Muslim students explain what Ramadan is to them

Talon Delaney

Each year Muslims observe Ramadan, a month-long ritual of purification through fasting – but when the fasting starts changes year to year. This year Ramadan will span from May 26 to June 25, but that isn’t always the case.

Abdul Mohammed, sophomore in public relations, explained Ramadan follows the Arabic lunar calendar. This is why Ramadan isn’t observed on the same date in the Gregorian calendar (the calendar the U.S. uses) each year. However, it is always a 30-day-long tradition. This year Ramadan begins at the end of May.

“It’s kind of harder in the summer because I’m more active and the sun is up longer,” Mohammed said.

Even so, Mohammed still feels Ramadan allows him to explore and understand his faith, and get closer to Allah. Fasting is one of the Five Pillars of Islam, making it a vital part of the faith. Muslims are commanded to fast from sunrise to sunset during Ramadan, unless they are ill or otherwise incapable.

To Mohammed, it’s a time to look inward, and appreciate what Allah has given him.

“It’s a month to be grateful… and a time to really value the religion,” Mohammed said. “It’s a very peaceful month, I find myself not stressing as much. It’s really relaxing to be in the mosque around my friends.”

For Syed Muhammad, senior in mechanical engineering, Ramadan brings him closer to Allah and his ancestors who fasted before him. He’s carrying out the traditions of his lineage. Muhammad is from Malaysia, a Muslim majority country.

“We fight our temptations for Allah,” Syed said. He said fasting helps Muslims fortify their taqwa, an Islamic concept of consciousness of one’s self and actions regarding Allah.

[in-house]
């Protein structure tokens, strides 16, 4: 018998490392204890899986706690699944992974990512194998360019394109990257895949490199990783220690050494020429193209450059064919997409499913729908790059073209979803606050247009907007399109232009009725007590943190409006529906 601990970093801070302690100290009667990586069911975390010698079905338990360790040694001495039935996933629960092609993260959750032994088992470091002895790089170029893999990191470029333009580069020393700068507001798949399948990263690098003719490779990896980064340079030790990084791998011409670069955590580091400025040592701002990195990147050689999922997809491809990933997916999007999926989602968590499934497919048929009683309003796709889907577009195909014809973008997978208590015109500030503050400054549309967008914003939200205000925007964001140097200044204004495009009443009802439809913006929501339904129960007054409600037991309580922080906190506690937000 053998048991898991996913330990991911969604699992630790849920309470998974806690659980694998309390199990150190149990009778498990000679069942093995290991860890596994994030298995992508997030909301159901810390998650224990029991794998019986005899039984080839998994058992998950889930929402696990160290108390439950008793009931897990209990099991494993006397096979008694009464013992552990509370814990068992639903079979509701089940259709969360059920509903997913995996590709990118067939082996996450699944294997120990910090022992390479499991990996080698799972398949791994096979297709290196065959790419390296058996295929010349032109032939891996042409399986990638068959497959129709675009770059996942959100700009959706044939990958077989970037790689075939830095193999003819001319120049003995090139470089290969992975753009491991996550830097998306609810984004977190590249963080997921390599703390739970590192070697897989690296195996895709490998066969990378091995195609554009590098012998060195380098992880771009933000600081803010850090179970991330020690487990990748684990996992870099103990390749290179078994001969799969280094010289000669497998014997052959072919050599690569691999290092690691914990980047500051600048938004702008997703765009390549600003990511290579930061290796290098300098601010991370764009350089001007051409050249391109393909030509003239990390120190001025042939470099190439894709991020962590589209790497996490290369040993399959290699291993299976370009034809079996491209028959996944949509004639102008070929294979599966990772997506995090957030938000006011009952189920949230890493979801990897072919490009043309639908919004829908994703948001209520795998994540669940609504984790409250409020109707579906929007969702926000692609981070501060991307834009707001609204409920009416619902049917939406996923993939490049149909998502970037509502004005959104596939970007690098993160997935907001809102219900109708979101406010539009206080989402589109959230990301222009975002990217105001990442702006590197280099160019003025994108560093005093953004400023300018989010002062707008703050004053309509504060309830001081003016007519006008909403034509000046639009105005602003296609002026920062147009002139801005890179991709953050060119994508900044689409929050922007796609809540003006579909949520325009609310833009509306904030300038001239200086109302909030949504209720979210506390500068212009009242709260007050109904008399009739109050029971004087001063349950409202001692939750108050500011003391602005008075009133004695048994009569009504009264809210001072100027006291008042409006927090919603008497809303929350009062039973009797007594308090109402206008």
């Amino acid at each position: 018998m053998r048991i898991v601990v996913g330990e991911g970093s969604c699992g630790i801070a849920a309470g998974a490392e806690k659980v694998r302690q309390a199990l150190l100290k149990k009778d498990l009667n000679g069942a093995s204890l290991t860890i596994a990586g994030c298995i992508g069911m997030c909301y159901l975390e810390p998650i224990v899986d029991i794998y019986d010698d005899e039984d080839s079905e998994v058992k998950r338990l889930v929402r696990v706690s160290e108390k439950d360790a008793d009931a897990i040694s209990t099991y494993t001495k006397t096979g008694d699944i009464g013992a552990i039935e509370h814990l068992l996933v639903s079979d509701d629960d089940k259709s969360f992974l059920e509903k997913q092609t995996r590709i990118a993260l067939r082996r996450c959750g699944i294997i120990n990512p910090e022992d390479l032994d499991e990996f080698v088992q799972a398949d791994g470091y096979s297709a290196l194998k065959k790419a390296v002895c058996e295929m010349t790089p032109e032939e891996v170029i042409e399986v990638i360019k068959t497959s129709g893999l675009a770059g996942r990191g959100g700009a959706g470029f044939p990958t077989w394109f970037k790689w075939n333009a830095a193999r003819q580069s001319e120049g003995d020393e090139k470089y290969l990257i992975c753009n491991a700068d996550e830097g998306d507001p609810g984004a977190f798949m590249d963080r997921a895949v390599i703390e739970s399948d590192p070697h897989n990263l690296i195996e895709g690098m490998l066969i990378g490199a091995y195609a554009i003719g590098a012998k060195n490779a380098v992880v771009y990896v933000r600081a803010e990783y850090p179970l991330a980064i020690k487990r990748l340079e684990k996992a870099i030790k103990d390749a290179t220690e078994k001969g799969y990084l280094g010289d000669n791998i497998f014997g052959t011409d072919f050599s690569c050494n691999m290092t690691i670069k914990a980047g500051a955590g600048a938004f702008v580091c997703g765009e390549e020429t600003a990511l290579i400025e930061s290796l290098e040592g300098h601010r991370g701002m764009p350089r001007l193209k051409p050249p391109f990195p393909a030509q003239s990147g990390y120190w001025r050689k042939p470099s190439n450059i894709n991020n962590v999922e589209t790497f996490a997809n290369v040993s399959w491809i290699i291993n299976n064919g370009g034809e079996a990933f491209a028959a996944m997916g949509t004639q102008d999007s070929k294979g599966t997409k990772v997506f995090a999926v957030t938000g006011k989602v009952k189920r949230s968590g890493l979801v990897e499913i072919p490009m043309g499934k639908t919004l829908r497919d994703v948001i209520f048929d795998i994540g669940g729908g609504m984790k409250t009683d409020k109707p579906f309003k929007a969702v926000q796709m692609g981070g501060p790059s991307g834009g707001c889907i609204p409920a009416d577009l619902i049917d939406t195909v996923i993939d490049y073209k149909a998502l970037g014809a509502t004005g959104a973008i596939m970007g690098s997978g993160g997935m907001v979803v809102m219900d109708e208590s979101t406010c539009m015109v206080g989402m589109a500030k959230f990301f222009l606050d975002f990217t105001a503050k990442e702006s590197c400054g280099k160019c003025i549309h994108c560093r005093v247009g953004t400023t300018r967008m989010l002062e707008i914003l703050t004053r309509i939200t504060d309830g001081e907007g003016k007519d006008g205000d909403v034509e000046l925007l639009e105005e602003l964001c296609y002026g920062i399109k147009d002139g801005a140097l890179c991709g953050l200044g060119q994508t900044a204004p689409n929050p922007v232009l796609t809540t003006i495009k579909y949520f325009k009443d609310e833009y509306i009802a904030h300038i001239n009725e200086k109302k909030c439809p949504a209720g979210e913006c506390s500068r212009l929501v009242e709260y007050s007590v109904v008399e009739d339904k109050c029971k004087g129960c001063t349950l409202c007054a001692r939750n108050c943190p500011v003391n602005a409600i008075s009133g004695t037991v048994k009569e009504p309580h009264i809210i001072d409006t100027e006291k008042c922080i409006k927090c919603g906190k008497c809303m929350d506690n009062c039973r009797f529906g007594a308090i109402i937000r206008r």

Fasting for Ramadan doesn’t just involve food. Muslims are commanded to abstain from all vices while the sun is up: No sex, no smoking and no drinking.

“It’s like regiments for athletes,” Muhammad said.

Ramadan is also about being humble, and a reminder that millions of people everyday go without food. Muhammad and Mohammed believe fasting helps them respect the struggles of impoverished people.

“A concept of fasting is to feel what the poor feel,” Muhammad said.

“We also pray often and give a lot to charity during Ramadan,” Mohammed said.

Ramadan also brings Muslims closer to their family and community. 

“In Malaysia, Ramadan is very family-oriented,” Muhammad said. “But when I was at school it became more community-oriented. I’d go to the mosque and meet Muslims from Pakistan, Uganda, Iran and many other places.”

Muslims who are capable of fasting are held accountable for their actions. If one is to eat or otherwise break their fast, they can make up for it by fasting after Ramadan has ended. 

“Fasting can be hard, but it’s very rewarding,” Mohammed said.

While fasting is taken very seriously, Muhammad said he would not shame someone for breaking their fast.

“We are not to disgrace each other,” Muhammad said. “But I might ask them ‘Are you well?’ and invite them to eat dinner with my family,” he added with a smile.